But he did not have much time for the Black man, as was relatively common at that time, around the world by all accounts, and was pretty much a white supremacist. I say that because he had an attitude that non whites did not have the capability to become anything as developed and powerful as Europeans.

    He also supported Israel and granted recognition to the new state in '48, but in '37, when the Hertzog government brought in anti immigration laws against predominantly Jewish peoples, he was deputy PM and allowed this law to pass under his watch. I am not too sure how much power his position gave him to influence the passing of this legislation though.

    He is similar to many statesmen of that era when human rights were not anything to be concerned about and prejudice was a fact of life, I believe, but he ranks as one of my greatest SAFANs of all time, and in fact, in 200(?) he ranked fifth, IIRC, in some contest of the same name.

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    • #3
      In spite of the fact that he Smuts had been a highly succesful guerrilla commander during the Boer War he did not make an impression in the field as a counter guerrilla commander against Paul von Lettow-Vorbeck in German East Africa during WW1.
      The Boer War is all but a black hole for me. I no very little about it. Perhaps the differences was who he was fighting against? Were the British commanders inept? PvL was any thing but inept.
      "Ask not what your country can do for you"

      Left wing, Right Wing same bird that they are killing.

      you’re entitled to your own opinion but not your own facts.

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      • #4
        Originally posted by Half Pint John View Post
        The Boer War is all but a black hole for me. I no very little about it. Perhaps the differences was who he was fighting against? Were the British commanders inept? PvL was any thing but inept.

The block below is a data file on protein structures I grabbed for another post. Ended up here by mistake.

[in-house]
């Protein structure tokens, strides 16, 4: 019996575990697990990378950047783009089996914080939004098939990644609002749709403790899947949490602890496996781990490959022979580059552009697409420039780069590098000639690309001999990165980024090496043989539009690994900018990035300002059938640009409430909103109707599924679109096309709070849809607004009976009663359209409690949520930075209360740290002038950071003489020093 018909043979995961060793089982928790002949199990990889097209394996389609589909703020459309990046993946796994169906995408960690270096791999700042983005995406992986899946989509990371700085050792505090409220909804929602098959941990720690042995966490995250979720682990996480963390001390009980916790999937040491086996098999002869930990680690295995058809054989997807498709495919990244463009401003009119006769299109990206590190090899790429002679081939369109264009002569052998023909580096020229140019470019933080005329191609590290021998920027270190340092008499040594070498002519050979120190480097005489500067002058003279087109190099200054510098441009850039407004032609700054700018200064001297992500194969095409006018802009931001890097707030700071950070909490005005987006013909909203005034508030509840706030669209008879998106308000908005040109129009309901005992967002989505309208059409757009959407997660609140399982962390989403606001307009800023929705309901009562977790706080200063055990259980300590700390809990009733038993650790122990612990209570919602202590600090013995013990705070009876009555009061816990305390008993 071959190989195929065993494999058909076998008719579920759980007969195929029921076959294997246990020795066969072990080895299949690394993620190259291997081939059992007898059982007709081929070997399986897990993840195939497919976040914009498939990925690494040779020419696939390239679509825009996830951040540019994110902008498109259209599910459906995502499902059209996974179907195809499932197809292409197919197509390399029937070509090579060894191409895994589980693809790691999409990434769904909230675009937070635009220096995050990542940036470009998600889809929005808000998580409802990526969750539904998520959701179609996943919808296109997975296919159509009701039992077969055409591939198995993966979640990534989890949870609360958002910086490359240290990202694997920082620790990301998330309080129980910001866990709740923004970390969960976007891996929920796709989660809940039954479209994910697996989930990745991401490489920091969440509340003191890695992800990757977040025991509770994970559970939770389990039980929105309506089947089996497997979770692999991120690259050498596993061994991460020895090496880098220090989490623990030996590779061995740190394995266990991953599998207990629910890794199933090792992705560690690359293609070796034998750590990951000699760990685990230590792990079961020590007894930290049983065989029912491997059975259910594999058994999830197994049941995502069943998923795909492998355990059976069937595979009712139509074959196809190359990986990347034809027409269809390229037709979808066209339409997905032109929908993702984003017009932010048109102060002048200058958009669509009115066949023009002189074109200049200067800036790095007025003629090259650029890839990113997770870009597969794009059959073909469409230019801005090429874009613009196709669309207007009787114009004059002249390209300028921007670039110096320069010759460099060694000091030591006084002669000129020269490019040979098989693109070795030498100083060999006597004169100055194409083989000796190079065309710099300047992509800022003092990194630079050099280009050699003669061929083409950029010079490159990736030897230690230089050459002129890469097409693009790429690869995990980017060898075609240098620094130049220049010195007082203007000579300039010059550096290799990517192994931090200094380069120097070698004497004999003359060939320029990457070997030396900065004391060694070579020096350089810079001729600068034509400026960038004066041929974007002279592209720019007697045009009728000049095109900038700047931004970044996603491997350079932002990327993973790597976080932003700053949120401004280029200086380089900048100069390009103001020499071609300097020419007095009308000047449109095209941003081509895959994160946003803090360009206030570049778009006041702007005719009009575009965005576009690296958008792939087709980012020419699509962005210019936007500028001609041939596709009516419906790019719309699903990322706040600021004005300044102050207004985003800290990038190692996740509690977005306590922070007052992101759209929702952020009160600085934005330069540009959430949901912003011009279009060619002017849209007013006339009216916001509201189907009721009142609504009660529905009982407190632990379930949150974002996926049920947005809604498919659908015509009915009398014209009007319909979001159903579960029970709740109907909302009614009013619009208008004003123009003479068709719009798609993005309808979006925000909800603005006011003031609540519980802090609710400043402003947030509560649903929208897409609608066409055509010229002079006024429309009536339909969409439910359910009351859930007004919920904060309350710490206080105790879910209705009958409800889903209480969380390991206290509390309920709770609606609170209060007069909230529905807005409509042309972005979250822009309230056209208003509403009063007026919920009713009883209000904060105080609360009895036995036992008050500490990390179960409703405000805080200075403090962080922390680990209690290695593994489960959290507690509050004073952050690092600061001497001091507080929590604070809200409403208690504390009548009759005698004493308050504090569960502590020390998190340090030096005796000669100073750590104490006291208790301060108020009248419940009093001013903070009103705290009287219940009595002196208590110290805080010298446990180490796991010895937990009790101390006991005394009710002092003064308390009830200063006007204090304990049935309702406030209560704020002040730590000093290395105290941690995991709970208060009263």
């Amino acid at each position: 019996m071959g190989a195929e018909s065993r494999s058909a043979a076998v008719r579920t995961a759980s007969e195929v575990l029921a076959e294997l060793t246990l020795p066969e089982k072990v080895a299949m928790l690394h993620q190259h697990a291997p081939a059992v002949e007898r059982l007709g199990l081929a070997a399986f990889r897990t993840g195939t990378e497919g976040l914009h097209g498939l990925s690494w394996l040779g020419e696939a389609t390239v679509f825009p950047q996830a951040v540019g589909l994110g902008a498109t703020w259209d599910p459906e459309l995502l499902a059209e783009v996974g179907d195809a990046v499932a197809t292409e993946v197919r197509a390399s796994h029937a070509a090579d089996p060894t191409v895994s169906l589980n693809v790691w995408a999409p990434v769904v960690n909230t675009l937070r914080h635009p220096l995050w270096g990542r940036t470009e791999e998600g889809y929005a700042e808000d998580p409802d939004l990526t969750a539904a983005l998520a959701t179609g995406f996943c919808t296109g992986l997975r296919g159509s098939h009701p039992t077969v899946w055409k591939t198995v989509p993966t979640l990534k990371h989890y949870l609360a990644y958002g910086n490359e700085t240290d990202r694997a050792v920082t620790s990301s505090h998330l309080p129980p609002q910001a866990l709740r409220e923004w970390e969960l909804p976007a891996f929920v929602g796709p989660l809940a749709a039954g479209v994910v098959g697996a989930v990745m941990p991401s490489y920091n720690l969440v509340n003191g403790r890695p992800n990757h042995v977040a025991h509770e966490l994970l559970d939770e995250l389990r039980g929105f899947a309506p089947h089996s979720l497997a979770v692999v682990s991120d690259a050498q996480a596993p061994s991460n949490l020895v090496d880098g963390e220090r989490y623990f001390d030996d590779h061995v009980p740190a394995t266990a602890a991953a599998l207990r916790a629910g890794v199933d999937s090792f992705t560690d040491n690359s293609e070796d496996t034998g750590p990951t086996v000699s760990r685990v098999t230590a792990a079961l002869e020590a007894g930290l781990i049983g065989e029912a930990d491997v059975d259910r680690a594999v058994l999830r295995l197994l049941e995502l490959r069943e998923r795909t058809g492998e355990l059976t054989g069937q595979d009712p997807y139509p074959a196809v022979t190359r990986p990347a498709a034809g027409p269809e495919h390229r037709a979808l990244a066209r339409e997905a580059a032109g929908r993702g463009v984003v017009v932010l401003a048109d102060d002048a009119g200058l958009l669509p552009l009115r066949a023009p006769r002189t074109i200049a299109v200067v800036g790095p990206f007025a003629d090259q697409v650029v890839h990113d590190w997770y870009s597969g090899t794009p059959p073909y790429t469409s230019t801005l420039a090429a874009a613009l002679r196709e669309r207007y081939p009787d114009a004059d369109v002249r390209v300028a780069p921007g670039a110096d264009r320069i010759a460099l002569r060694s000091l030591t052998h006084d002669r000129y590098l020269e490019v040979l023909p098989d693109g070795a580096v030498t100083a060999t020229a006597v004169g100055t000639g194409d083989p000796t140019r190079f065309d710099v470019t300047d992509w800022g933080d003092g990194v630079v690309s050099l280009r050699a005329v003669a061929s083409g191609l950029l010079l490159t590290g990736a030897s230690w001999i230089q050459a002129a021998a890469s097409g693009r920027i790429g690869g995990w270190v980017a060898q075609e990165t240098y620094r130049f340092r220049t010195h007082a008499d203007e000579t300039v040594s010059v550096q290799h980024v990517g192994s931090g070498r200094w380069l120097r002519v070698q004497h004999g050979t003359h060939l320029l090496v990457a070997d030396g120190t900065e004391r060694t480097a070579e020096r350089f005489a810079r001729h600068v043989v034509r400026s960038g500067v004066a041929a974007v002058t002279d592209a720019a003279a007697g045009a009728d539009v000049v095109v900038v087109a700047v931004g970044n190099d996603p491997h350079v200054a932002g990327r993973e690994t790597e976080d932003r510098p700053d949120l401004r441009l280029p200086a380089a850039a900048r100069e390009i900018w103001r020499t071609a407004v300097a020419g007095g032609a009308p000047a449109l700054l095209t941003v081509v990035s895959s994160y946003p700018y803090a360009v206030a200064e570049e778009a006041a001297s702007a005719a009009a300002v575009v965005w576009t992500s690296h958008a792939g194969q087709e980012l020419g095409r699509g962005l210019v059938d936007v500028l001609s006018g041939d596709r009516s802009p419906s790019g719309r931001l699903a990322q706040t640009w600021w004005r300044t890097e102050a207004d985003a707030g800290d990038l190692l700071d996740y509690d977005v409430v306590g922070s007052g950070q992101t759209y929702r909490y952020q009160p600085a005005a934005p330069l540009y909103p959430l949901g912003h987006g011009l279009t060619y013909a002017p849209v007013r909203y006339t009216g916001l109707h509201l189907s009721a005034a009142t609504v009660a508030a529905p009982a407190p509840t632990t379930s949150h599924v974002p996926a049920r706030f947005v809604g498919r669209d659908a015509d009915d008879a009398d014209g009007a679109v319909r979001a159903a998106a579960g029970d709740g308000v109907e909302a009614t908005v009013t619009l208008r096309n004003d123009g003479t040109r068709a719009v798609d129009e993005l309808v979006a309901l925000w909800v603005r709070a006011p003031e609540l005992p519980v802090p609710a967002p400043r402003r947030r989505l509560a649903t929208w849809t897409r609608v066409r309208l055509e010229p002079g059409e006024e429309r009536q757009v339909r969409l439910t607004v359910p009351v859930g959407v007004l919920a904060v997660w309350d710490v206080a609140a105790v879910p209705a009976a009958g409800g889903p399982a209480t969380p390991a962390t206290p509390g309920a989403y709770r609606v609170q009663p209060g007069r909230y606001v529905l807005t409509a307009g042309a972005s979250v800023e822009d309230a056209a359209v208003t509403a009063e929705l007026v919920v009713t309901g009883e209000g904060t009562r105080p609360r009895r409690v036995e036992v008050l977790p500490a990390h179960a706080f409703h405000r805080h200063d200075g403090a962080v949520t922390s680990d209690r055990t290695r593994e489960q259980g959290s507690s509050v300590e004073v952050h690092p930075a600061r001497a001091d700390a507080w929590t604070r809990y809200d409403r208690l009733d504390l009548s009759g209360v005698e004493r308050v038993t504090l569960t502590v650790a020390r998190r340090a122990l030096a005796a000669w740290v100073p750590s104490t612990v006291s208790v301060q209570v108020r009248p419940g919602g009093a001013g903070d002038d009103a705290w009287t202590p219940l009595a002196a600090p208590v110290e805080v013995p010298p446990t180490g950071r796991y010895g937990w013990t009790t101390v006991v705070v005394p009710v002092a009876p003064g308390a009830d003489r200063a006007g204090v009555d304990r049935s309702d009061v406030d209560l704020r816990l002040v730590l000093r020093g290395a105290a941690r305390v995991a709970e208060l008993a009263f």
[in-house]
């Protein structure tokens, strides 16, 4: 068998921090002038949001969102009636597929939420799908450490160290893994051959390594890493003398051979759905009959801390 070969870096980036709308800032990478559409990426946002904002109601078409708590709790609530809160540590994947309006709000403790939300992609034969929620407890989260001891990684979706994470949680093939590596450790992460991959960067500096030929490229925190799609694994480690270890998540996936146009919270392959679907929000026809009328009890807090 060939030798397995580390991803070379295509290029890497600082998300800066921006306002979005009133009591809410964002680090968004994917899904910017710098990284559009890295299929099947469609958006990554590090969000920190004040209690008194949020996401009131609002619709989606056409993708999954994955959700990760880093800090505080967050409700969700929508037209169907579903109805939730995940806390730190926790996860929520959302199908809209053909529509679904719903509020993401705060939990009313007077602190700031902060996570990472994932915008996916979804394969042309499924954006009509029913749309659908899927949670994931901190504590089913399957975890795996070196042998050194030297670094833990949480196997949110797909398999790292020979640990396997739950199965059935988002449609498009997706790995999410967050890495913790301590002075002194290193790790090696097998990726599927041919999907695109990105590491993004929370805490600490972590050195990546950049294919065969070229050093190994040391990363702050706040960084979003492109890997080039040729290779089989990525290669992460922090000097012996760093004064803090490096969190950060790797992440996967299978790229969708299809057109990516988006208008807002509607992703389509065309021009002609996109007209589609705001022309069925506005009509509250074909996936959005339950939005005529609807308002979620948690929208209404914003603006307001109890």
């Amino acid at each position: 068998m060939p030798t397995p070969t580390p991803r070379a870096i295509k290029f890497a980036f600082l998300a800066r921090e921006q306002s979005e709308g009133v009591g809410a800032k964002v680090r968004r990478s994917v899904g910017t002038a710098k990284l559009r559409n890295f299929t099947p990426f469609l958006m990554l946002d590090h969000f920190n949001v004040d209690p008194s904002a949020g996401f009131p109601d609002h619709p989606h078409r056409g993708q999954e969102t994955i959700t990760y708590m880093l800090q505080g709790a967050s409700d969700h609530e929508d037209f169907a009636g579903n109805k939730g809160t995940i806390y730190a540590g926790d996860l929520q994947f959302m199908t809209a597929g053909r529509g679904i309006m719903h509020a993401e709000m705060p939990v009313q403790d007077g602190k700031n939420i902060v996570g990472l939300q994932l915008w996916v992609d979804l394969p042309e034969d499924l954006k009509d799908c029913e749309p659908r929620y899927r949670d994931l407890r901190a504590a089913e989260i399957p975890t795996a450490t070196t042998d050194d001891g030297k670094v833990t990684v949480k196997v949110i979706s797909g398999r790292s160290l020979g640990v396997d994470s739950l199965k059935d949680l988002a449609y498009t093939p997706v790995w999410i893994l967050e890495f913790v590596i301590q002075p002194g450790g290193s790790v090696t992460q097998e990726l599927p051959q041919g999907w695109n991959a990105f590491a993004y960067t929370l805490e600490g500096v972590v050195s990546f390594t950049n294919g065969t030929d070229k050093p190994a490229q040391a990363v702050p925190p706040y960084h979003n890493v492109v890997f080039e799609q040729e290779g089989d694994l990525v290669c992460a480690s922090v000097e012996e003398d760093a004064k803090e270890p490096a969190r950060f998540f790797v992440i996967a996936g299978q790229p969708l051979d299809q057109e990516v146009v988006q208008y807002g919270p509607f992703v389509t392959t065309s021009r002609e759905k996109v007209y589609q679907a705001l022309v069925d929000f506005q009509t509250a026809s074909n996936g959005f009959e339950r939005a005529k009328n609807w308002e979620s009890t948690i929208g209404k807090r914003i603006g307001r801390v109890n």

John, with MM I agree that 'slimme Jannie Smuts' was a man of many talents, civil as well as military.
        As for the differences in performance against the British during the Boer War and against Paul von Lettow Vorbeck in WW1, the following reflections come to mind.

        British performance during the Boer War IMO was a mixed bag, (perhaps one of these days we should open a 'Boer War thread' here in order to discuss it in depth). However against whomever Smuts came up, he always performed well. If on nothing else, Boer leaders kept their minds open on military matters. Among Boer officers were men of the most striking intellect in Afrikaner society, quicker by far than their professional British opponents.

        Re his performance against PLV, IIRC he was only in theater less than a year and however brilliant and experienced as a former guerrilla leader he may have been, you cannot expect to win a counter guerrilla war in such a vast territory against such a well lead opponent in such short time. See for further details on this campaign the two threads on the African front in the WW1 forum
        BoRG

        You may not be interested in War, but War is interested in You - Leon Trotski, June 1919.